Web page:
The FPC, alongside the Prudential Regulation Committee (PRC), contributes to the design and calibration of the Bank’s stress testing framework. Stress tests allow the FPC and the PRC to assess banks’ resilience and make sure they have enough capital to withstand shocks, and to support the economy if a stress does materialise.
Financial Policy Committee powers
The FPC has two sets of powers – powers of direction and power of recommendation. The FPC has the power to direct regulators to take action on a number of specific policy tools. In addition, the FPC can make recommendations to anyone to reduce risks to financial stability.
FPC powers of direction:
- set the countercyclical capital buffer (CCyB) rate for the UK.
- set sectoral capital requirements for UK firms
- set a leverage ratio requirement for UK firms
- set loan-to-value and debt-to-income limits for UK mortgages on owner-occupied properties
- set loan-to-value and interest cover ratio limits for UK mortgages on buy-to-let properties.
The FPC publishes policy statements for each of its powers of direction to explain how it plans to use them and why.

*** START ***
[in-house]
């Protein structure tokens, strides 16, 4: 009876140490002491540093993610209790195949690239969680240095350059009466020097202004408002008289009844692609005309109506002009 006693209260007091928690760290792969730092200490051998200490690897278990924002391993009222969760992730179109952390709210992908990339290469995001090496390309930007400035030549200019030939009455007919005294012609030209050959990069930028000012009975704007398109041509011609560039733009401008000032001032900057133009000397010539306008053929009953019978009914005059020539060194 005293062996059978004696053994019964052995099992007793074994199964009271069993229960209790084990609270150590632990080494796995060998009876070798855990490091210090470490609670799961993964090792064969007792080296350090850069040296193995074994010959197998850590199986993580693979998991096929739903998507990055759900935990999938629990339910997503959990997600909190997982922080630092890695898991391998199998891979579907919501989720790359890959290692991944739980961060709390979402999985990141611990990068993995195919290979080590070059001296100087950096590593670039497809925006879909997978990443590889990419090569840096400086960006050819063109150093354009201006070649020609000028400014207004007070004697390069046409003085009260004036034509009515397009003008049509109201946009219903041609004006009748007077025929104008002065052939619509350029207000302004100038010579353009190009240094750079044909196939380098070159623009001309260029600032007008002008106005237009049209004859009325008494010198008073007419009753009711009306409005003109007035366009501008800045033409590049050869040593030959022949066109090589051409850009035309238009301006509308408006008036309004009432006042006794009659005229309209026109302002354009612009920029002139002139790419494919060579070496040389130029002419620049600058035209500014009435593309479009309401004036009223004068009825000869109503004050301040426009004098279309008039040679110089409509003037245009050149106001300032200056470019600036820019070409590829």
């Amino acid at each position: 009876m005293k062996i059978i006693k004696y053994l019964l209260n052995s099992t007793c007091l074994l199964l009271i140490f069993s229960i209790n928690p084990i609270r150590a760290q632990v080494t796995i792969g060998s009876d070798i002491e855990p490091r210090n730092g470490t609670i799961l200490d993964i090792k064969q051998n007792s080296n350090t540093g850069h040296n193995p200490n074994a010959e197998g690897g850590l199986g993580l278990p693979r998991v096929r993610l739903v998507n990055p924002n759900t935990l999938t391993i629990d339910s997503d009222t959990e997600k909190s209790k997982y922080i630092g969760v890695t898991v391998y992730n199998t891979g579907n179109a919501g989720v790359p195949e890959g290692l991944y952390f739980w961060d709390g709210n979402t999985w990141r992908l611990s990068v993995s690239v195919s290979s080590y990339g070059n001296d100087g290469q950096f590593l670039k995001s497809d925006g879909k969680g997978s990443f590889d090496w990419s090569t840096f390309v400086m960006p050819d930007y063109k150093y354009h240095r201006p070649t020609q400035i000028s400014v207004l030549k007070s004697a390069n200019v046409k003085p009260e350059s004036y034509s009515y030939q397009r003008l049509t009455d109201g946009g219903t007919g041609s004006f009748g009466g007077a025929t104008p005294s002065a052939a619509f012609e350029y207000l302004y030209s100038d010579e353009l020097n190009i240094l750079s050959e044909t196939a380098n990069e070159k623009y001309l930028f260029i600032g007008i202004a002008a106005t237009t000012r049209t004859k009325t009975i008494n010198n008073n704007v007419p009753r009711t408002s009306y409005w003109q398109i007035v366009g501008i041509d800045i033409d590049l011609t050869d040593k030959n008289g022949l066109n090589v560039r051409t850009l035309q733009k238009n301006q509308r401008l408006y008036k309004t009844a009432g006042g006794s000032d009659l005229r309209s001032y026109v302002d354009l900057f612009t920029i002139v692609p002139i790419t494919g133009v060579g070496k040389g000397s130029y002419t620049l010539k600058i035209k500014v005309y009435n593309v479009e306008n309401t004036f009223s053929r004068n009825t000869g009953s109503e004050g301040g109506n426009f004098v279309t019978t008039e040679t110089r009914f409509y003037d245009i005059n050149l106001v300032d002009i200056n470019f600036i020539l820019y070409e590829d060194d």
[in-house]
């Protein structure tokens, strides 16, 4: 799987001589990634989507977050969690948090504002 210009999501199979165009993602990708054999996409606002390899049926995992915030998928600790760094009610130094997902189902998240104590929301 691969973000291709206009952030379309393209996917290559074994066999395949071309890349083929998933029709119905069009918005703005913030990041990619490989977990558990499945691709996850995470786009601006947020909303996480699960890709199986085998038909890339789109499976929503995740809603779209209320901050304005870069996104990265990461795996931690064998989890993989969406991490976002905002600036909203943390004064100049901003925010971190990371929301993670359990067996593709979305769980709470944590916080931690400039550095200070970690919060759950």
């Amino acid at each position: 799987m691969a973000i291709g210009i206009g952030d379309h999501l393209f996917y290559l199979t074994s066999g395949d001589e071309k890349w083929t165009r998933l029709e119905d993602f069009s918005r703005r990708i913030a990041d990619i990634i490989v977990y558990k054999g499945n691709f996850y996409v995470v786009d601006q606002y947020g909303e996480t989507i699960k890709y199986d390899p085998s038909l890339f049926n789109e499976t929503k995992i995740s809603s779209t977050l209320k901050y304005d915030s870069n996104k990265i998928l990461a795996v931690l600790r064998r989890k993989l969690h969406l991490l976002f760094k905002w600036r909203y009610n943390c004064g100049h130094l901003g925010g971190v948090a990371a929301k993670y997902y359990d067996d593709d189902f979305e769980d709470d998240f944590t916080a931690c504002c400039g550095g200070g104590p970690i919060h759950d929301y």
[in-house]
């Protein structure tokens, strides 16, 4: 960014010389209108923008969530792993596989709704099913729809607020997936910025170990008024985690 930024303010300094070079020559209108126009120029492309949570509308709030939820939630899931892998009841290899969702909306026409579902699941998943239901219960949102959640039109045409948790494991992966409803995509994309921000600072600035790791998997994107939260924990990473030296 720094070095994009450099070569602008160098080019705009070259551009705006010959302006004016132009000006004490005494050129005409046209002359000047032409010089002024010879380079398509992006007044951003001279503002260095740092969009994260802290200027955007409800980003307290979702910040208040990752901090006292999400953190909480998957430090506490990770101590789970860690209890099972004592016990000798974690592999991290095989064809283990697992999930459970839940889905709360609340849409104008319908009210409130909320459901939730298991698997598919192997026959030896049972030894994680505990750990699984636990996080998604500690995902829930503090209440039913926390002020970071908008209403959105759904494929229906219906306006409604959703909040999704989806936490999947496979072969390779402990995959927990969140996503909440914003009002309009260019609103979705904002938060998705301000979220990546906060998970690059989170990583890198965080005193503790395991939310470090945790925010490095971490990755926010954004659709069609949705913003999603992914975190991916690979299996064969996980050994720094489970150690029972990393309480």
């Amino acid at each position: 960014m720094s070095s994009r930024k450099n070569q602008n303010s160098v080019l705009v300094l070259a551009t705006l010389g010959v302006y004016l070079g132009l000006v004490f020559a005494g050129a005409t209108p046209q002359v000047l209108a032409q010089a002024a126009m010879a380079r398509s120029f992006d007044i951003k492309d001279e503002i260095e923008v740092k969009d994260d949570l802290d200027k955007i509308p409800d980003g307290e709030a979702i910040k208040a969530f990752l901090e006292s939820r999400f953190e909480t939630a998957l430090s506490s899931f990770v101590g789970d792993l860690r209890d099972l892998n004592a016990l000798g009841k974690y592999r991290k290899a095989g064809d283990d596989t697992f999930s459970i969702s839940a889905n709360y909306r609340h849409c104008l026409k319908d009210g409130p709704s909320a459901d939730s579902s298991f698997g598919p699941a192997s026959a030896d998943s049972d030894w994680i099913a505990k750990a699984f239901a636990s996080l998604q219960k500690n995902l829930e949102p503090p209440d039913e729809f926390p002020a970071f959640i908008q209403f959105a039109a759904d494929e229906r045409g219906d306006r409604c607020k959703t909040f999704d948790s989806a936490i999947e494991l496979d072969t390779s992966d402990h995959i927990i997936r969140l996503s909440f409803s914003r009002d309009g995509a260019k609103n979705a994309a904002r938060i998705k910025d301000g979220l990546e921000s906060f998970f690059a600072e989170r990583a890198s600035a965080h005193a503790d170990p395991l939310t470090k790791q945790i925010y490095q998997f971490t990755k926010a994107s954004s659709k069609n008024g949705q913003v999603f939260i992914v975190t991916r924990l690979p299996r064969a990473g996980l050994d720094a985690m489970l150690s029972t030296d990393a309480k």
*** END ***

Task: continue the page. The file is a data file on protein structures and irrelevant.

The FPC's approach to setting the countercyclical capital buffer
Countercyclical capital buffer core indicators
The FPC's powers to supplement capital requirements
Sectoral capital requirements core indicators
The FPC's powers over leverage ratio tools
The FPC's powers over housing policy instruments
Housing tools core indicators
Countercyclical capital buffer rates
The countercyclical capital buffer (CCyB) is a tool that enables the FPC to adjust the resilience of the banking system. The FPC increases the CCyB when it judges that risks are building up. This means that banks are required to have an additional cushion of capital with which to absorb potential losses, enhancing their resilience and contributing to a stable financial system.